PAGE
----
Tri Tone Kitchen Has Style

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Tri Tone Kitchen

This simple and classic Elkay-Design-Craft kitchen caught my eye this morning curtesy of Kitchen & Bath Business. While I’m known for my very modern designs, the combination of cool and serene colors with the delicate cabinet embellishments made me take a second look. As KB&B stated, “The Barcelona features clean, simple lines, while the Valencia has a solid-wood raised center panel and bridges the gap between transitional and traditional design.” I would love to specify these Barcelona & Valencia cabinets for a custom kitchen project.

London Retail Therapy: Sensual and Feminine

 

Designer Christopher Jenner designed this sensual and feminine perfumery for Penhaligon. Bordering the Mayfair district, this Regent Street shoppe is almost 100% bespoke. The designer chose bold fuchsia and cool mint as his dominant colors. To this he added warm walnut floors and white millwork. I am especially drawn to the padded walls and glass ceiling. Ooo la la!

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Trending Now: Coastal

Not to be confused with Beach Style, Coastal reflects key choices of modern art, ocean elements, wovens and glass. Mix in leather for a high-low style.

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Similar trunk baskets are available at Napa Home & Garden. Pillows are by Square Feathers, table is Oggetti, area rug is by Capel, sofa is Massoud, lighting is Troy Lighting, and table lights are by Barbara Cosgrove.

Finish Boards: Help Your Clients Visualize The End Result

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This gallery contains 13 photos.

CLIENTS LOVE PICTURES! Not everyone is visual thinker… WHAT?! Yep, some of us are numbers people. Some of us aren’t. Some of us are more visual and need to see imagery to understand how something will look. So, often times … Continue reading

Old…Blue…Timeless

Historical Staffordshire Plate of

A medium dark blue Staffordshire transfer ware plate depicting a grand view of New York’s city hall. New York’s population was mushrooming when this still standing example of Georgian Architecture was begun in 1810. It was a time when the population was less than 40,000. New Yorkers must have marveled at what then would have been a great symbol of their increasing prosperity. Construction took two years to complete which would be a marvel even with today’s advanced industrial equipment. The plate is part of the production of Ridgway’s “Beauties of America” series.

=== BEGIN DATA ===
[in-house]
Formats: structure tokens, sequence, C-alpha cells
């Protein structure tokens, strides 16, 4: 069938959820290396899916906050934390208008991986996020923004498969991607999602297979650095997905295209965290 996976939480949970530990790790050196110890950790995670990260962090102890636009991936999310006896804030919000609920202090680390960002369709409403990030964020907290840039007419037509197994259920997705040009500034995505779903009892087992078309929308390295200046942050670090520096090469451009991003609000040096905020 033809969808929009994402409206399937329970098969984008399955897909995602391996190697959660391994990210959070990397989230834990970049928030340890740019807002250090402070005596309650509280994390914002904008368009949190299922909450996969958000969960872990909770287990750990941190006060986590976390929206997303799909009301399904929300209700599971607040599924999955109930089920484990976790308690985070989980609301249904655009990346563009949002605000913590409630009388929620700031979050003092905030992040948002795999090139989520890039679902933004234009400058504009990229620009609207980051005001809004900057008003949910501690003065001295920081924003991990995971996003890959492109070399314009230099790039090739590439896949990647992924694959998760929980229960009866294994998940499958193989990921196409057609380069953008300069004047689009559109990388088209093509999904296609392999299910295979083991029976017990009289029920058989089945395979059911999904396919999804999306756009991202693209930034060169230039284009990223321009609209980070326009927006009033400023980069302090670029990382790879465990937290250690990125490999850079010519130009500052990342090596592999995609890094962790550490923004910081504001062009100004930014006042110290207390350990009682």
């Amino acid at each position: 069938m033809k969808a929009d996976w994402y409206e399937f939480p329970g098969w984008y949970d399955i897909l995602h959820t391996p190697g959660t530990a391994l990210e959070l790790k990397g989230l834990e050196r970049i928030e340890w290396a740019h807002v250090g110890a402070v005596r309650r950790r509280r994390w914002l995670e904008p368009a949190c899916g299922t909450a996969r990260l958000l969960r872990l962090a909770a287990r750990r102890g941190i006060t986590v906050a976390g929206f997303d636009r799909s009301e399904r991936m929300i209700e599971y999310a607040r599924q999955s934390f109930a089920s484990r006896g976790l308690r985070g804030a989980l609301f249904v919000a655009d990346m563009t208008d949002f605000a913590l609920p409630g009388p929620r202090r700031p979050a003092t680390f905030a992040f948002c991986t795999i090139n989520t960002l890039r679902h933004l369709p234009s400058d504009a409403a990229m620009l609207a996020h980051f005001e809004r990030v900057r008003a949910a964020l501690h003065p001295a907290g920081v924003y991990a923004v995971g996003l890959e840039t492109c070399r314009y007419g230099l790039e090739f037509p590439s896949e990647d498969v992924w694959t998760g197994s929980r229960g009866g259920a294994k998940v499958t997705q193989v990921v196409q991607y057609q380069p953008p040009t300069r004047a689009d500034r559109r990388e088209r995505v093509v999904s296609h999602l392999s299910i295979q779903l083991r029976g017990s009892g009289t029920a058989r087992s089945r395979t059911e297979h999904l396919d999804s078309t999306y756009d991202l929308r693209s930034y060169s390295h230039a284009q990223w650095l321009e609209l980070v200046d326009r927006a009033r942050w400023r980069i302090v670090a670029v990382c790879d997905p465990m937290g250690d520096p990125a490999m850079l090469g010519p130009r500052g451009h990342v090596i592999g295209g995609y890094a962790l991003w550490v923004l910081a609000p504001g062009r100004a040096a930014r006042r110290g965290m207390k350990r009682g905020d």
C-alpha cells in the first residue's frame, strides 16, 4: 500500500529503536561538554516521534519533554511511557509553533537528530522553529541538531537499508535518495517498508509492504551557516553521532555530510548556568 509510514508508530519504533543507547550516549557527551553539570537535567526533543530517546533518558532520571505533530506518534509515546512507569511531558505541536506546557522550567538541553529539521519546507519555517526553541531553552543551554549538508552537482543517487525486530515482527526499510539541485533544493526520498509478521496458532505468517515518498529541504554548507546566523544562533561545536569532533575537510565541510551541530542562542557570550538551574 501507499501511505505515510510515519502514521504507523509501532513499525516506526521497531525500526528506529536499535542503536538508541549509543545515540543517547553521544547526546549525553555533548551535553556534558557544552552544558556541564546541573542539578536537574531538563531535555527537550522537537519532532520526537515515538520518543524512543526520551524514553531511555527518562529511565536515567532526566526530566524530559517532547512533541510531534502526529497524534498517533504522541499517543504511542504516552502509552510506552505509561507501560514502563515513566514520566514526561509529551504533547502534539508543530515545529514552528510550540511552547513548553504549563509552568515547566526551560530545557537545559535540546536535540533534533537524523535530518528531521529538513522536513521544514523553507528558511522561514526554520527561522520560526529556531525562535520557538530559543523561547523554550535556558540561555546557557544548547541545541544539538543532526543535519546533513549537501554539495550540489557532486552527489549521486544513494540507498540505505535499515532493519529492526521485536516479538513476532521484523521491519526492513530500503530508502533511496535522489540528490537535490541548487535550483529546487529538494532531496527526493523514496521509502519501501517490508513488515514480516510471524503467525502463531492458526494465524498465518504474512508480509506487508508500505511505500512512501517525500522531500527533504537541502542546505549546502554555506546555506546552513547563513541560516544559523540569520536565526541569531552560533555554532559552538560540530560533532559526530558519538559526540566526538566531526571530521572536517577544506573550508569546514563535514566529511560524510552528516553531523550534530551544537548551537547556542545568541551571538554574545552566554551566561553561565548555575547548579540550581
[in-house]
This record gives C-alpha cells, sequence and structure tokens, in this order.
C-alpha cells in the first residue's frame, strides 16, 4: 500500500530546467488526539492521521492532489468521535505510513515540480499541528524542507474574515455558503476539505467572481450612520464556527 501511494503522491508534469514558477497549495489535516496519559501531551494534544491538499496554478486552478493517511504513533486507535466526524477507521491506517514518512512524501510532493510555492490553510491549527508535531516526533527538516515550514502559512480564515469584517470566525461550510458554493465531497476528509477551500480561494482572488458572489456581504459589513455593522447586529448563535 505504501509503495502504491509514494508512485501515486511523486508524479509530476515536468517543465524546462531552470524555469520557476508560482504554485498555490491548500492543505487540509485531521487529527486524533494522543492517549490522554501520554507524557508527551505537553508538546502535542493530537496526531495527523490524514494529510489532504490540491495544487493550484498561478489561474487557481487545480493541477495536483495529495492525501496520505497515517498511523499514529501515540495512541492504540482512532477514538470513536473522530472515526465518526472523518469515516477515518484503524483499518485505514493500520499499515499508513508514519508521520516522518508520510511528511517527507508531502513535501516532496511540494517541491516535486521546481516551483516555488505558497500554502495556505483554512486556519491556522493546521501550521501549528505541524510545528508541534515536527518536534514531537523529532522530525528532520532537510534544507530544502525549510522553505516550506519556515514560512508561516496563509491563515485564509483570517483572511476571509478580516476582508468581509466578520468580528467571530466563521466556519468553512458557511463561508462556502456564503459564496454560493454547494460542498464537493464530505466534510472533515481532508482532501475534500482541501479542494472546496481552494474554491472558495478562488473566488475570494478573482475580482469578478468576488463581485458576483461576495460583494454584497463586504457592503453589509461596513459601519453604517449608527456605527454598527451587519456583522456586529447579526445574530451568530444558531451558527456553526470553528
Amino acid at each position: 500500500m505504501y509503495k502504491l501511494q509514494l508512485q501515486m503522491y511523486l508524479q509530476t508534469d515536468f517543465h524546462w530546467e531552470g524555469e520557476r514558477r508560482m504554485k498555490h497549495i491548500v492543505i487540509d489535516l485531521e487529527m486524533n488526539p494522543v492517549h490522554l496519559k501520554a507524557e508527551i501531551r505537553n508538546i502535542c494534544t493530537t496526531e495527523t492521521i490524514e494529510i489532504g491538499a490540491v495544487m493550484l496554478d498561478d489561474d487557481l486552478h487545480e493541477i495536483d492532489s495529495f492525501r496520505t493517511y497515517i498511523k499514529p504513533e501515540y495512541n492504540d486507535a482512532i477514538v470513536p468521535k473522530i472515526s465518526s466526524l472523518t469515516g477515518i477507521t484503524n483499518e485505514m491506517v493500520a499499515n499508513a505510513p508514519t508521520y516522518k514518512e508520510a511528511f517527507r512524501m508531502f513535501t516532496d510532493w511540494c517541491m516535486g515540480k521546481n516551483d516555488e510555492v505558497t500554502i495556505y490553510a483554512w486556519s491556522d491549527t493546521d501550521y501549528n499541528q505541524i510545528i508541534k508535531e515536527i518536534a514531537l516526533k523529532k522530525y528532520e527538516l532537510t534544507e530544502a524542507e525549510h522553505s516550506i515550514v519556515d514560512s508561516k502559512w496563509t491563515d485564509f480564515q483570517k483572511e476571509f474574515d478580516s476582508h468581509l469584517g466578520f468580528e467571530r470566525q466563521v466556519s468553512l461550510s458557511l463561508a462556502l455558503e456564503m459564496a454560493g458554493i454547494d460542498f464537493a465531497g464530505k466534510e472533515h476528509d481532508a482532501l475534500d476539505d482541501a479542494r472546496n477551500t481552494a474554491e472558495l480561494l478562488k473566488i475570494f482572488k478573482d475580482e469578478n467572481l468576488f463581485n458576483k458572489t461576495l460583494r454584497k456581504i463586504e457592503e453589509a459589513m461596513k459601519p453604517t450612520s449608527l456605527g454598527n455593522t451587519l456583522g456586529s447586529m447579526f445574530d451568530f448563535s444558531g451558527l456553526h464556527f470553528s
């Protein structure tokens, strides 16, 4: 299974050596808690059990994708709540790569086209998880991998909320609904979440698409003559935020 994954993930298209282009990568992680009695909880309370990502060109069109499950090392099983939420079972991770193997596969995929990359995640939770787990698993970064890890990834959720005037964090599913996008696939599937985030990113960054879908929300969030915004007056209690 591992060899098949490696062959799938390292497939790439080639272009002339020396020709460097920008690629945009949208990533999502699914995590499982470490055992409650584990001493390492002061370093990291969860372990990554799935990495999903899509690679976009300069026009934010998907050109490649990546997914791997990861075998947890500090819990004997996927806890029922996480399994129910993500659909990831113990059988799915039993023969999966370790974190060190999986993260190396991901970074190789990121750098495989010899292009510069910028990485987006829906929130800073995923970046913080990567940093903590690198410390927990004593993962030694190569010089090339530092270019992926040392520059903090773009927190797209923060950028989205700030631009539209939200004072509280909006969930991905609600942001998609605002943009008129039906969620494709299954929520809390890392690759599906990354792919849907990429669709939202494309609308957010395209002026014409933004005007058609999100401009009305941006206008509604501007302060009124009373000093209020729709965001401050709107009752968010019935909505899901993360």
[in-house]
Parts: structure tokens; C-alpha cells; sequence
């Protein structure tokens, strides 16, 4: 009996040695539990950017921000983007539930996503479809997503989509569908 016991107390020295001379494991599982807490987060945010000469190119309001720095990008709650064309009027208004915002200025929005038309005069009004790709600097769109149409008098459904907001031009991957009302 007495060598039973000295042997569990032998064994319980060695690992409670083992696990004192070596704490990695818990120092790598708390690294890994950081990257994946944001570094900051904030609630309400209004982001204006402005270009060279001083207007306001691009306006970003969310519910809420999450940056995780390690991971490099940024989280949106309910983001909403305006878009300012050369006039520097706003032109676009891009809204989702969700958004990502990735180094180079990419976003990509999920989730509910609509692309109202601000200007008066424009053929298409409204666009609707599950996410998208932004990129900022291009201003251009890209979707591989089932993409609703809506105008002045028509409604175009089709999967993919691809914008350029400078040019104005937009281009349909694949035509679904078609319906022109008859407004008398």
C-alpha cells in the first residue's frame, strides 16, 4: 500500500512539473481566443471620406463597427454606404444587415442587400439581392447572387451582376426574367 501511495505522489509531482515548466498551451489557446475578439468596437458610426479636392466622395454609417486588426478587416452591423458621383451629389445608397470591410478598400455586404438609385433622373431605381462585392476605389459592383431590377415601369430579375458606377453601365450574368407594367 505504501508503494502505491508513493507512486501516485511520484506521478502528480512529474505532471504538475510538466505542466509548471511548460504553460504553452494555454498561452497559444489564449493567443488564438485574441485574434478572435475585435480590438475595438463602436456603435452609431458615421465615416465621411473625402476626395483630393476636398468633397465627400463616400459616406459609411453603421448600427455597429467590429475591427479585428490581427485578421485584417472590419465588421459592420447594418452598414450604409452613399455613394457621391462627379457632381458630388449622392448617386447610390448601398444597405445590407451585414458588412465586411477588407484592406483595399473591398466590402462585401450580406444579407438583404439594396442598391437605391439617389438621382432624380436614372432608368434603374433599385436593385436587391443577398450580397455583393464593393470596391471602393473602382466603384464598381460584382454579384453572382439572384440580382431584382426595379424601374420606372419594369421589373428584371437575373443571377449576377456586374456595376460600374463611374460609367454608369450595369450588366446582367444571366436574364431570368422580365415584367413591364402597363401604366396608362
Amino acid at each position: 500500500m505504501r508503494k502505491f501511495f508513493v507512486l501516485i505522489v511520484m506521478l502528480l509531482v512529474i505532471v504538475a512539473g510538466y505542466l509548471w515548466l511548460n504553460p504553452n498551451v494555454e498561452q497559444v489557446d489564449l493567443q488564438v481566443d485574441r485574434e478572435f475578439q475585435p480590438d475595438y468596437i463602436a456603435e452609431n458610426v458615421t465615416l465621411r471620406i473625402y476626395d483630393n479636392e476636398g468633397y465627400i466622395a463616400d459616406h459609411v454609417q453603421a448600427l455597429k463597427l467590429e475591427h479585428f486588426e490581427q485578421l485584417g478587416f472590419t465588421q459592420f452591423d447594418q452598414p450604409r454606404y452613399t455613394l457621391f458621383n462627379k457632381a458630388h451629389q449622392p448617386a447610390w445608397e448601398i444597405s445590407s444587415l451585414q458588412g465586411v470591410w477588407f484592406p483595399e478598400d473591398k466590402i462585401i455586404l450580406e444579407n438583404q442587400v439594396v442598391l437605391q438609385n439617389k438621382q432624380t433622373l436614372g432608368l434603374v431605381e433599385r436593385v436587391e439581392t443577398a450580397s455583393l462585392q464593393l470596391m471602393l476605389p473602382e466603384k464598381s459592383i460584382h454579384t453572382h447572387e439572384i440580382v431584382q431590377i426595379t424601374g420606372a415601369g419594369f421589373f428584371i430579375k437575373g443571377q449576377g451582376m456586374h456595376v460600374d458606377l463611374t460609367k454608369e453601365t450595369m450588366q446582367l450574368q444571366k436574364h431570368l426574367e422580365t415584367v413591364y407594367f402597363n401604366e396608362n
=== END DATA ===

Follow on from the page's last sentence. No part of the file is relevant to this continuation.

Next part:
via Historical Staffordshire Plate of “City Hall, New York” at 1stdibs.

Fashionable Finishes that Will Turn You Green with Envy

No one can resist colored glass, especially when it’s employed as a finish. I loved this doorknob so much I dissected it. Its color still mesmerizes me!

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The maker of this emerald green retro antique glass doorknob employs rhythm by repetition, progression and radiation in both the pull and base. In support of the knob’s circular design principles, the designer chose a round pull, base, and stem. As such, the form of this doorknob occupies a cylinder.  Thus all parts share the same basic shape, which provides a sense of unity and repetition.

The decrease in size from handle to base represents the progression from a larger central part to the smaller supporting element.

The designer also added both visual and tactile texture to the pull with the surface and subsurface cuts. Both the pull and the base share the radial repetition found in the cut pattern of the glass.  However, the designer added a focal point on top of the pull as seen in the star design and central circle incised with intersecting lines, from which leaf-like cuts radiate outward.

Further, the designer employed the design elements of color and light to strengthen the visual quality of the doorknob.  The unifying color of both the base and pull are emerald green, while the stem appears to be a burnished copper or perhaps aged virgin iron. The color harmonies of the complementary “red and green” are displayed in subtle, yet energizing ways with the emerald colored handle and base, offset by the deep burnt umber of the stem, suggesting red elements that create a visual vibration between the two.

Finally, interest in added to this doorknob by the use of texture and light. Cuts in the glass refract light and display unifying textures, while more light is implied in the design by its transparency as opposed to using a solid or opaque green.

The doorknob clearly illustrates that good design may be achieved in obvious ways, such as unifying elements of individual parts seen in repetition of shape, texture, and focal point, as well as in more subtle ways found in progression, color and light.

Running Up the Wall

Last week, when I was on vacation in sunny, but muggy South Carolina, I got caught up on my interior design reading. I found these amazing tiles in Elle Decor. They jumped off the page like a group of jewels.

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Made by New Ravenna Mosaics, America’s premier designer and manufacturer of stone and glass mosaic tiles for both residential and commercial installations, these handmade mosaic tiles mimic the artistry of parquetry. Available in 72 types of stone, and 50 glass colors, my favorite is this Tortoise Shell, which is best applied to wall surfaces, though other materials are perfect for floor and medallion applications.

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These are custom tiles, so they’re available in practically any size. May be on the pricy side, these gems will run retail around $100 a sq foot. Depending upon your budget, you may choose to use these as an accent wall, a wainscoting, or if you’ve got a healthy budget, maybe even as a full wet room.

To see more colors and delicious tiles visit newravenna.com